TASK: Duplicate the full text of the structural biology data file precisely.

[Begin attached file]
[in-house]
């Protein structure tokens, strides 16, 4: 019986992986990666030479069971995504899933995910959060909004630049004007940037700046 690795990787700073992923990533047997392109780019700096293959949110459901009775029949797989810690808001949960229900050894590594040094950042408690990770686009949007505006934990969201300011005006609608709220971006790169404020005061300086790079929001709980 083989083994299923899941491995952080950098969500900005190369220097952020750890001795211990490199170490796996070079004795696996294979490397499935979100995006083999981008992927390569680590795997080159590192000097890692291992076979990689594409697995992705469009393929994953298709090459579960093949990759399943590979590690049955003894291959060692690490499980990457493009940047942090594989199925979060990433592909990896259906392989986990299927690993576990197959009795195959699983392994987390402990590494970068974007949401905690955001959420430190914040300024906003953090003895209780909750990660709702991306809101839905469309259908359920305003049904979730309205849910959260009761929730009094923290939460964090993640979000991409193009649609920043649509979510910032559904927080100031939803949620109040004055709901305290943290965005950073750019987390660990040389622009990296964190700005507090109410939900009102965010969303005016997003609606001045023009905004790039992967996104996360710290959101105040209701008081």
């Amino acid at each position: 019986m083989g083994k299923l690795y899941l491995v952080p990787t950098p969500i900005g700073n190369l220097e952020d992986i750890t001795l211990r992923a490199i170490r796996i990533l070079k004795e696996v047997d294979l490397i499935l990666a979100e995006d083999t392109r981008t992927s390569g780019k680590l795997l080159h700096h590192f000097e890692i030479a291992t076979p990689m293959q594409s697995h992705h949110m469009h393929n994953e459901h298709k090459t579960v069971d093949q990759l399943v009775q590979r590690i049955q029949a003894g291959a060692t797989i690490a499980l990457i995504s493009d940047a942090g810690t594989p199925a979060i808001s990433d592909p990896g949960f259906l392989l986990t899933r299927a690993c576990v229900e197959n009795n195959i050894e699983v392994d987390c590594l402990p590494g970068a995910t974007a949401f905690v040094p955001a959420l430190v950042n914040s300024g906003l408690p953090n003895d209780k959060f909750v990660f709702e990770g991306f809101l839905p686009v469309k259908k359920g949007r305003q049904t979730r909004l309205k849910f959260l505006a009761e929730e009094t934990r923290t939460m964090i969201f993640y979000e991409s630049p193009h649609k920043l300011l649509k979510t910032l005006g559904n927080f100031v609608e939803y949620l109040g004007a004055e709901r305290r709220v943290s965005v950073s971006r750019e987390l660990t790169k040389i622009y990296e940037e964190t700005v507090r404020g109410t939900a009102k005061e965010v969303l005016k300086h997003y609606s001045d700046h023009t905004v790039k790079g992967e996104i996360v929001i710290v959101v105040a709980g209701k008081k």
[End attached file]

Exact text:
[in-house]
């Protein structure tokens, strides 16, 4: 019986992986990666030479069971995504899933995910959060909004630049004007940037700046 690795990787700073992923990533047997392109780019700096293959949110459901009775029949797989810690808001949960229900050894590594040094950042408690990770686009949007505006934990969201300011005006609608709220971006790169404020005061300086790079929001709980 083989083994299923899941491995952080950098969500900005190369220097952020750890001795211990490199170490796996070079004795696996294979490397499935979100995006083999981008992927390569680590795997080159590192000097890692291992076979990689594409697995992705469009393929994953298709090459579960093949990759399943590979590690049955003894291959060692690490499980990457493009940047942090594989199925979060990433592909990896259906392989986990299927690993576990197959009795195959699983392994987390402990590494970068974007949401905690955001959420430190914040300024906003953090003895209780909750990660709702991306809101839905469309259908359920305003049904979730309205849910959260009761929730009094923290939460964090993640979000991409193009649609920043649509979510910032559904927080100031939803949620109040004055709901305290943290965005950073750019987390660990040389622009990296964190700005507090109410939900009102965010969303005016997003609606001045023009905004790039992967996104996360710290959101105040209701008081």
């Amino acid at each position: 019986m083989g083994k299923l690795y899941l491995v952080p990787t950098p969500i900005g700073n190369l220097e952020d992986i750890t001795l211990r992923a490199i170490r796996i990533l070079k004795e696996v047997d294979l490397i499935l990666a979100e995006d083999t392109r981008t992927s390569g780019k680590l795997l080159h700096h590192f000097e890692i030479a291992t076979p990689m293959q594409s697995h992705h949110m469009h393929n994953e459901h298709k090459t579960v069971d093949q990759l399943v009775q590979r590690i049955q029949a003894g291959a060692t797989i690490a499980l990457i995504s493009d940047a942090g810690t594989p199925a979060i808001s990433d592909p990896g949960f259906l392989l986990t899933r299927a690993c576990v229900e197959n009795n195959i050894e699983v392994d987390c590594l402990p590494g970068a995910t974007a949401f905690v040094p955001a959420l430190v950042n914040s300024g906003l408690p953090n003895d209780k959060f909750v990660f709702e990770g991306f809101l839905p686009v469309k259908k359920g949007r305003q049904t979730r909004l309205k849910f959260l505006a009761e929730e009094t934990r923290t939460m964090i969201f993640y979000e991409s630049p193009h649609k920043l300011l649509k979510t910032l005006g559904n927080f100031v609608e939803y949620l109040g004007a004055e709901r305290r709220v943290s965005v950073s971006r750019e987390l660990t790169k040389i622009y990296e940037e964190t700005v507090r404020g109410t939900a009102k005061e965010v969303l005016k300086h997003y609606s001045d700046h023009t905004v790039k790079g992967e996104i996360v929001i710290v959101v105040a709980g209701k008081k």